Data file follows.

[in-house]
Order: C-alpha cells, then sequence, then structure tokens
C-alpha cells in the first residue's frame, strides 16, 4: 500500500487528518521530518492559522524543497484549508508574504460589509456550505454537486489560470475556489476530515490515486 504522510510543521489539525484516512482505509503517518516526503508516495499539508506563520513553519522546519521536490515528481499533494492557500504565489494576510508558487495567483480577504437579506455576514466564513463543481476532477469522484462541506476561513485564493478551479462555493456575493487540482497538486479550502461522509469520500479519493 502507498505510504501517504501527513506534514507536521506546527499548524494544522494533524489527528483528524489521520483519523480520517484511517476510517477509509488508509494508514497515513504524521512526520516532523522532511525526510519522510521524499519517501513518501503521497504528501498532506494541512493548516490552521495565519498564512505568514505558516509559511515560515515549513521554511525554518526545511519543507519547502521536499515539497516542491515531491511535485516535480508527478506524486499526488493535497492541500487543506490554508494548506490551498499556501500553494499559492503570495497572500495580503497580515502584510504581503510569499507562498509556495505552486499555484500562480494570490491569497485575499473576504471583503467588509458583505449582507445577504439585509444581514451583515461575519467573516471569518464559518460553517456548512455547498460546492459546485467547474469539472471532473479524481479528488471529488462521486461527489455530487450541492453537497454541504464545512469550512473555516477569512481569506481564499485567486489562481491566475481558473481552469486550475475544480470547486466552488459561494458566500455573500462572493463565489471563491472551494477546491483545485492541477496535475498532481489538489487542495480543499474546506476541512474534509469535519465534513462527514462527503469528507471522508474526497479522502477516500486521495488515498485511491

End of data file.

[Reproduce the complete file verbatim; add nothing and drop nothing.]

[in-house]
Order: C-alpha cells, then sequence, then structure tokens
C-alpha cells in the first residue's frame, strides 16, 4: 500500500487528518521530518492559522524543497484549508508574504460589509456550505454537486489560470475556489476530515490515486 504522510510543521489539525484516512482505509503517518516526503508516495499539508506563520513553519522546519521536490515528481499533494492557500504565489494576510508558487495567483480577504437579506455576514466564513463543481476532477469522484462541506476561513485564493478551479462555493456575493487540482497538486479550502461522509469520500479519493 502507498505510504501517504501527513506534514507536521506546527499548524494544522494533524489527528483528524489521520483519523480520517484511517476510517477509509488508509494508514497515513504524521512526520516532523522532511525526510519522510521524499519517501513518501503521497504528501498532506494541512493548516490552521495565519498564512505568514505558516509559511515560515515549513521554511525554518526545511519543507519547502521536499515539497516542491515531491511535485516535480508527478506524486499526488493535497492541500487543506490554508494548506490551498499556501500553494499559492503570495497572500495580503497580515502584510504581503510569499507562498509556495505552486499555484500562480494570490491569497485575499473576504471583503467588509458583505449582507445577504439585509444581514451583515461575519467573516471569518464559518460553517456548512455547498460546492459546485467547474469539472471532473479524481479528488471529488462521486461527489455530487450541492453537497454541504464545512469550512473555516477569512481569506481564499485567486489562481491566475481558473481552469486550475475544480470547486466552488459561494458566500455573500462572493463565489471563491472551494477546491483545485492541477496535475498532481489538489487542495480543499474546506476541512474534509469535519465534513462527514462527503469528507471522508474526497479522502477516500486521495488515498485511491